For a writer, I don't read a lot - book-wise, anyway. I'm pretty sure I have some sort of combination of ADD and OCD when it comes to reading. I can't seem to pay attention to a story long enough and I'm constantly thinking of every little thing that remains undone while I sit there turning pages.
But I read a lot of articles and blogs. I'm not a fan of videos; I'm a speed reader and I prefer to skim an article, go back and re-read a paragraph I really want to digest and not be distracted by pictures or audio. But one video headline caught my eye, and I labored through an unnecessary film montage with voiceover that I wished was in print so I could refer back to it later - like now. Regardless, it was worth it.
The topic was self-sabotage, and it caught my eye because as a self-professed realist bordering on pessimist, I struggle with why I find it so hard to appreciate when things are going well to the point of subconsciously throwing a wrench in them because I'm convinced that they're going to turn sour anyway.
Sounds effed up, doesn't it?
I guess I never realized I did this. But after listening to just a few minutes of this video, it was like a light bulb went off in my head. A real, Dr. Phil "aha" moment. And I couldn't believe it had taken 49 years for me to discover this about myself.
The most poignant thought in the video was this: "Though happiness is of course what we all fundamentally want, for many of us, it isn’t really what we know...it isn’t what we’ve come to expect. It doesn’t feel like home. Getting what we want can make us feel unbearably risky. Self-sabotage may leave us sad, but at least safely, blessedly, in control."
I'm a self-professed (and others-professed) control freak. I've been on my own for the bulk of my life, and consider myself inordinately independent. The reason I'm able to be this way, which is the best way, I surmise, is that I tell myself that I am in charge. I am in control of what happens to me, as well as how I react to things that happen to people around me. I know what to expect, I know how things roll, and I make sure I don't deter from the game plan if I can help it. When I am blindsided by something new, I panic, which is a feeling I can't stand, then I go into "take charge" mode, studying my options to regain that control at least in my own brain.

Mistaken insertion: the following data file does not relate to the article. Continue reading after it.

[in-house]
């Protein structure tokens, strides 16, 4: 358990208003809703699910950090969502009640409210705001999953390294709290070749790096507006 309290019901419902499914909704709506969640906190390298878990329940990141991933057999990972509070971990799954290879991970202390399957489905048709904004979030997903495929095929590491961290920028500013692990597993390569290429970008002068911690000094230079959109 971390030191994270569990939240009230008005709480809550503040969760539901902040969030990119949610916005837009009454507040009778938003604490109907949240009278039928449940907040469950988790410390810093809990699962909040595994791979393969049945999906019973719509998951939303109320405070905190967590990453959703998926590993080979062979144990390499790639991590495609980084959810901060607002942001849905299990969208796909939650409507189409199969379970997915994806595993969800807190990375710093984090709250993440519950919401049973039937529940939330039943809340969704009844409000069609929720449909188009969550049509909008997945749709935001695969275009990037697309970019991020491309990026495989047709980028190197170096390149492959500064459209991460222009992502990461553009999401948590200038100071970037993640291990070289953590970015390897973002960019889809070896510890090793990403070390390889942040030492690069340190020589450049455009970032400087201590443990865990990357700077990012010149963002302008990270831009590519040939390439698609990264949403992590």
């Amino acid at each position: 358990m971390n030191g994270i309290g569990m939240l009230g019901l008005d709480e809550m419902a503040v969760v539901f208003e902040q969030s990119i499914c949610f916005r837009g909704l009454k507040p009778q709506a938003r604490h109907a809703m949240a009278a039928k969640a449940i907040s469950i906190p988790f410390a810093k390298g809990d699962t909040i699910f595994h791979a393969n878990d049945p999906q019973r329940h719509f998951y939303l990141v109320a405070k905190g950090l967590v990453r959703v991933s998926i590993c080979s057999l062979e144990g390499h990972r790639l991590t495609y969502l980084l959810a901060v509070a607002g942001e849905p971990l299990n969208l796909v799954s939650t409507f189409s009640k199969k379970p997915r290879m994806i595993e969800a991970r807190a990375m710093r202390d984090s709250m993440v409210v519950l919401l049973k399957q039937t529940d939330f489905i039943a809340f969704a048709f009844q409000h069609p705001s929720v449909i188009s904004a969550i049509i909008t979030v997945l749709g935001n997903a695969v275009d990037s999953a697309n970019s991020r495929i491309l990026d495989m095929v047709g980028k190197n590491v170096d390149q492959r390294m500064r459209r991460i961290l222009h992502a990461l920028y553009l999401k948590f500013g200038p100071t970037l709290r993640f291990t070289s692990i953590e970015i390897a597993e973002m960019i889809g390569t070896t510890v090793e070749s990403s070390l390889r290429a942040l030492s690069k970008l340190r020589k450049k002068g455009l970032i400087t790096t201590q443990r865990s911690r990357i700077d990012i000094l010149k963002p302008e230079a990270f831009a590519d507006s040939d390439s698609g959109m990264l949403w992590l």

Where this seemingly foolproof plan goes awry, however, is when something comes along that I've secretly longed for, dreamed about or thought, "someday, maybe...". All of a sudden, that whole "careful what you wished for" is staring me in the face, and I am utterly frozen with fear, apprehension, and trepidation.
I have a great job. I mean, when I was in my 20s, this is the kind of company I thought I'd work for, and the kind of work I thought I'd do. After a series of OK-but-not-quite-there jobs, a stint as a stay-at-home-mom (which kind of sucks if you're a control freak), and a continually lengthening resume, I was finally offered the opportunity to have a career at this great organization. Want to know my first thought when I got the call offering me the position? "Fuuuuuuuuuuuuuu.........."
Why? Because as soon as I was bestowed the gift of something I (thought) I wanted, I freaked out. I remember telling the HR guy that I'd think about it over the weekend and get back to him on Monday. He seemed surprised. Why? Because he knew I'd be an IDIOT not to take it.
Deep down, I did too. But self-sabotage kicked in. I wondered if I had what it took to do the job, and to work for such a professional organization. I wondered if wishing for a job like this at all was silly. I wondered if I had somehow bluffed the people who offered to hire me into thinking I was the most qualified person for the job. And because of that, I almost didn't take it.
If it weren't for so many people - namely my dad - who would have been completely dumfounded and probably incredibly disappointed in me as a person if I DIDN'T take it, I may NOT have taken it. And I'm sure I would have regretted it, even not knowing what I know now about it. I've never been happier with what I do. I've never felt more optimistic (hell, optimistic at all) about my career future. But self-sabotage almost did me in. A great job at a great company wasn't my norm. Dressing up every day after wearing jeans and sweatshirts and being uber-professional after a very, very lax work environment was out of my comfort zone, or so I thought. And diving into an industry I knew very little about and realizing my learning curve was more than daunting.